Our ongoing tooling journey at HL7 continues, neither as a sprint nor a marathon. For us, it’s really more like an odyssey – an ongoing journey where there is always something more to be done, another path to explore, and a final destination (retirement, for example) seems far out of reach. In the case of HL7 tooling, a fair number of tooling retirements are well overdue.
Despite the wait, it’s gratifying to see when tangible progress is actually achieved. On the Confluence front, we’re in the home stretch of phase 1 of the rollout, though there’s a whole new course to pursue just around the bend. We now have all work groups on Confluence (!) and have also migrated many more projects, committees and collaborations. New functions and help features in Confluence (including a major facelift for confluence.hl7.org) are being added regularly, and you can keep up with these by checking the CTO Tooling Update page. This enabling platform is already unleashing many new opportunities within the HL7 community. Our next target is to work toward optimizing our processes with online forms and workflow. The online project scope statement (PSS) pilot is now available and will give us an opportunity to speed up reviews and approvals as well as make new projects more visible to the community in the hope we can avoid last minute catchups.
Having 1-click access to forms will help enormously, but we also need to broaden our thinking. For example, we want all project leads to recognize that it’s important to declare the intention to begin a new project at the earliest stages rather than just before ballot. We need to see a more streamlined process to announce a new project at the earliest stage in order to allow those who want or need to participate to have the opportunity to jump in as well as to identify potential problems or risks before too much time is sunk navigating blind alleys. Because the Notification of Intent to Ballot (NIB) deadline is always too late. Early transparency leveraging the wisdom of crowds is critical to the operation of a healthy HL7 community.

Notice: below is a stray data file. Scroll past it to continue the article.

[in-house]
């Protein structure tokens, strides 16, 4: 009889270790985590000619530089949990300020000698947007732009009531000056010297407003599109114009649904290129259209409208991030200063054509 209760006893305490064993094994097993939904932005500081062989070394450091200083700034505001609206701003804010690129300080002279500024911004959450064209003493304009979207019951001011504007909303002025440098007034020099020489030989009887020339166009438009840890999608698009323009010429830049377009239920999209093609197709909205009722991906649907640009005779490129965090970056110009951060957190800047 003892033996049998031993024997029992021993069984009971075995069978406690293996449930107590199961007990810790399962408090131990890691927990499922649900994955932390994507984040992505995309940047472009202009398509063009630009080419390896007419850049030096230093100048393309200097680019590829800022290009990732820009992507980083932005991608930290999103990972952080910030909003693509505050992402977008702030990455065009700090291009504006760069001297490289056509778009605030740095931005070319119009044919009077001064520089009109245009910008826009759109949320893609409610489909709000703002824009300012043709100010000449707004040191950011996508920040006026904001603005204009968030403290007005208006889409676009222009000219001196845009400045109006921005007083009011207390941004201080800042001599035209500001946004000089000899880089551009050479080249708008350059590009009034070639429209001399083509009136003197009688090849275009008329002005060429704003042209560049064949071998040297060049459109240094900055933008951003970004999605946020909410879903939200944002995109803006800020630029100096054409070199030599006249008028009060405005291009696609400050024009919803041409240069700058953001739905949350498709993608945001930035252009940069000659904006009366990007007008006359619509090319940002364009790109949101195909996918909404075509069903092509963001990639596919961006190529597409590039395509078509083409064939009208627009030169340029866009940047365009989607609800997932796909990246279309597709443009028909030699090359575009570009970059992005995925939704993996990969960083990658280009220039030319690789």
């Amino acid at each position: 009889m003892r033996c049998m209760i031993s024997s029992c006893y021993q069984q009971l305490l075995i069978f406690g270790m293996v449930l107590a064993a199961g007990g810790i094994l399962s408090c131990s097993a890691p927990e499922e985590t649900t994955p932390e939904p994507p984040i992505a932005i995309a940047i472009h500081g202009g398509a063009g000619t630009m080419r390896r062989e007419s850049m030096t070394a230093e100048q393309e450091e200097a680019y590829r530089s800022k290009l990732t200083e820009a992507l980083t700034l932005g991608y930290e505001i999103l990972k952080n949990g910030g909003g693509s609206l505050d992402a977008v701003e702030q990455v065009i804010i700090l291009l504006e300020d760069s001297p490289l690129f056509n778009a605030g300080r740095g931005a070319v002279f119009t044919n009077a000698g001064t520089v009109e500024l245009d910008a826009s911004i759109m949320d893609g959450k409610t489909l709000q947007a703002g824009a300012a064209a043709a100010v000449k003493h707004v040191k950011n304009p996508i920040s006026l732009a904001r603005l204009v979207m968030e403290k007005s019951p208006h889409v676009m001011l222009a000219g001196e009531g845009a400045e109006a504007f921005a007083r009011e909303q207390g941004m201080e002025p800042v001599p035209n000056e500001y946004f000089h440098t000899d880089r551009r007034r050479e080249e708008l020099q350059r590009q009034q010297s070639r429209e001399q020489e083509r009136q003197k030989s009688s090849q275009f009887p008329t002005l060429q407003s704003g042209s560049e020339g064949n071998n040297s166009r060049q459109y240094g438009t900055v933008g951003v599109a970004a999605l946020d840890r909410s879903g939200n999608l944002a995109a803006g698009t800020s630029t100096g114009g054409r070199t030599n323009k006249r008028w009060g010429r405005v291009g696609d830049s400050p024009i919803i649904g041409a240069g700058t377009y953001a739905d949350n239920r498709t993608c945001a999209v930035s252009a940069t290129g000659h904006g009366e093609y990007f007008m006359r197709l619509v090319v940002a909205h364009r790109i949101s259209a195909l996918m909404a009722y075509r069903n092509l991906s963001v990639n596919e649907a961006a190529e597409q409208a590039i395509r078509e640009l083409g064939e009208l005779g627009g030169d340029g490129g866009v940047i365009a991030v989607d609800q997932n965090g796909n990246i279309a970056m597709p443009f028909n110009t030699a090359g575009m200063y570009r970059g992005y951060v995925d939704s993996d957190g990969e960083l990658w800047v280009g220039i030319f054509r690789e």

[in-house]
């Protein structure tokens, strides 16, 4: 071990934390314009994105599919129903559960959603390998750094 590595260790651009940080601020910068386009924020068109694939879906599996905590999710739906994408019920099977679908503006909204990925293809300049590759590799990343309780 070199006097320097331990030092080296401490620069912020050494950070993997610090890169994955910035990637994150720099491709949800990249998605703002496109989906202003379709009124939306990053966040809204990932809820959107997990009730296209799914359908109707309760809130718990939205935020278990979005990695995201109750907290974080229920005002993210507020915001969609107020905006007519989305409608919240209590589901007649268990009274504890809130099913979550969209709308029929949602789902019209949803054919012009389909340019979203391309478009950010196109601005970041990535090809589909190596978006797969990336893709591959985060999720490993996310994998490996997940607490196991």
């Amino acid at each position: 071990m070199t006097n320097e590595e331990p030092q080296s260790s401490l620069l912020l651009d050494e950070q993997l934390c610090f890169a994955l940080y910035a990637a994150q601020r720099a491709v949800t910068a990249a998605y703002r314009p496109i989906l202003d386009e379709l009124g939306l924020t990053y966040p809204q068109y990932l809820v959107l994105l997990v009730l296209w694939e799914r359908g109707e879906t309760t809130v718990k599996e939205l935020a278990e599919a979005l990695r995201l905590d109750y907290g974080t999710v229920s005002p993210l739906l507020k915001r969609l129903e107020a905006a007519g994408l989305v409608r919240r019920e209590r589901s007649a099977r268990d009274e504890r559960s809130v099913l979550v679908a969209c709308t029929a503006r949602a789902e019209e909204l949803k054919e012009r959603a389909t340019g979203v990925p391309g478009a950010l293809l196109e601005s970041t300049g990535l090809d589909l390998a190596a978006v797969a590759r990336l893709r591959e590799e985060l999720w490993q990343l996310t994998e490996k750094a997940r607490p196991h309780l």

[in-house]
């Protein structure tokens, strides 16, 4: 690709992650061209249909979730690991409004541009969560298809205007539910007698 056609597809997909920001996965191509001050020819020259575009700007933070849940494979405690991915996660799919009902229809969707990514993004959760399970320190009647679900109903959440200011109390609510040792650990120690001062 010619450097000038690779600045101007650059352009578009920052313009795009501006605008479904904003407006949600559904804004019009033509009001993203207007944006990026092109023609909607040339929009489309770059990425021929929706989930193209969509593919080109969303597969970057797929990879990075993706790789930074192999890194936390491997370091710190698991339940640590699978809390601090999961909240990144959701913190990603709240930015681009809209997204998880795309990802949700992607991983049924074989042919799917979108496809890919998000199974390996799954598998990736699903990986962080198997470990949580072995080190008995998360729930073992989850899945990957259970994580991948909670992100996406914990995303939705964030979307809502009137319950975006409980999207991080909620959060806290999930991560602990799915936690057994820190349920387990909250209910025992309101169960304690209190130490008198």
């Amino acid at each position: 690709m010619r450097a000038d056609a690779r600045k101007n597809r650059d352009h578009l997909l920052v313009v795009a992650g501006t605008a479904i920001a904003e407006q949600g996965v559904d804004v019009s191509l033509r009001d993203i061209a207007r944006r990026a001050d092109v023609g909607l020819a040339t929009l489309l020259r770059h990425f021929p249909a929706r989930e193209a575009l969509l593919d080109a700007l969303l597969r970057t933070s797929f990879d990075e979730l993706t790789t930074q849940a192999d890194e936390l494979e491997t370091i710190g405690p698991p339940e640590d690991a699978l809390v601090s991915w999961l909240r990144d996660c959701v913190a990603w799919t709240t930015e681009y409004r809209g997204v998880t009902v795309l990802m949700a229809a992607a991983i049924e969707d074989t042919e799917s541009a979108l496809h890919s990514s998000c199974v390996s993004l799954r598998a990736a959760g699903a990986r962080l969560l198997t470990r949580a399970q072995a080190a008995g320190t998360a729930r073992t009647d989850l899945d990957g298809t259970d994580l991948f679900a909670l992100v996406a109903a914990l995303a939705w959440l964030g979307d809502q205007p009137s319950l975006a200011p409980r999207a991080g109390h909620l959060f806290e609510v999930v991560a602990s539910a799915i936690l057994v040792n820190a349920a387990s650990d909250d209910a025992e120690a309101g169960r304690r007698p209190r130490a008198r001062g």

This brings our focus on another critical destination in our journey – making each of these new collaboration tools excel as a single source of truth. For Confluence, this will encompass not just meeting agendas and minutes, but also provide quick and easy access to all the information the committee needs to sail through the HL7 processes, including a new online handbook, precepts, Technical Steering Committee (TSC) guidance, forms and FAQs all one click away. Like the rest of our move, it means a search and destroy operation to remove all redundant, obsolete or inaccurate versions that can generate so much confusion and frustration. We want a simpler, leaner, more shipshape organization carrying us on this journey.
For JIRA, we’re beginning to implement solutions based on JIRA workflow, with Unified Terminology Governance process (UTG) entering a pilot stage with a goal to replace harmonization within a year, and for online forms like the PSS. The HL7 Fast Healthcare Interoperability Resources (FHIR®) community is already migrating issue tracking to the more robust JIRA environment, recognizing that building comfort and familiarity with JIRA is a useful prerequisite to making the transition to JIRA balloting. We still expect to begin balloting in JIRA later this year once we complete our system testing. Also, as mentioned previously, we’ll be using JIRA and Confluence to replace many other feedback, FAQ and support systems.
Another priority of the tooling roadmap is web publishing on microsites, which will become increasingly common in the future for other standards in addition to FHIR and Clinical Quality Language (CQL). Current efforts are under way to publish CDS-Hooks, Clinical Document Architecture (CDA®), Consolidated CDA (C-CDA), UTG terminologies and even Version 2 as web pages, among many others.
A less visible but critically important effort has been led by our Webmaster, David Johnson, on moving HL7 systems to the Cloud. This effort has been made possible through the support of Amazon Web Services. This increases reliability, scalability and performance for the basic activities of HL7, just as the support we’ve gotten from Google Cloud has achieved similar benefits in hosting FHIR servers. These advances, like so many, are made possible due to the generous support of HL7 members.
Making the Switch
Some have asked about whether we plan to sunset GForge and MediaWiki. Recognizing how difficult it is to migrate decades of content, we don’t have plans to sunset either of these tools in 2019. However, moving forward, we would prefer all new committee content to be created on Confluence instead of MediaWiki. Once the dust settles in moving from Tracker to JIRA later this year, we’ll be encouraging all work groups to forbear from creating new content in GForge.
Meanwhile, we’re continuing to move along a new series of projects to improve our tooling for standards development, with the help of ongoing funding support from the US Office of the National Coordinator for Health IT (ONC). Projects to re-engineer FHIR publishing and replace the ballot systems are already underway. We will continue to issue new requests for proposals (RFPs) for assistance from the community through the firstname.lastname@example.org listserv (Sign up for the Contract Work listserv here). The journey continues, and glad to have you all along on the ride.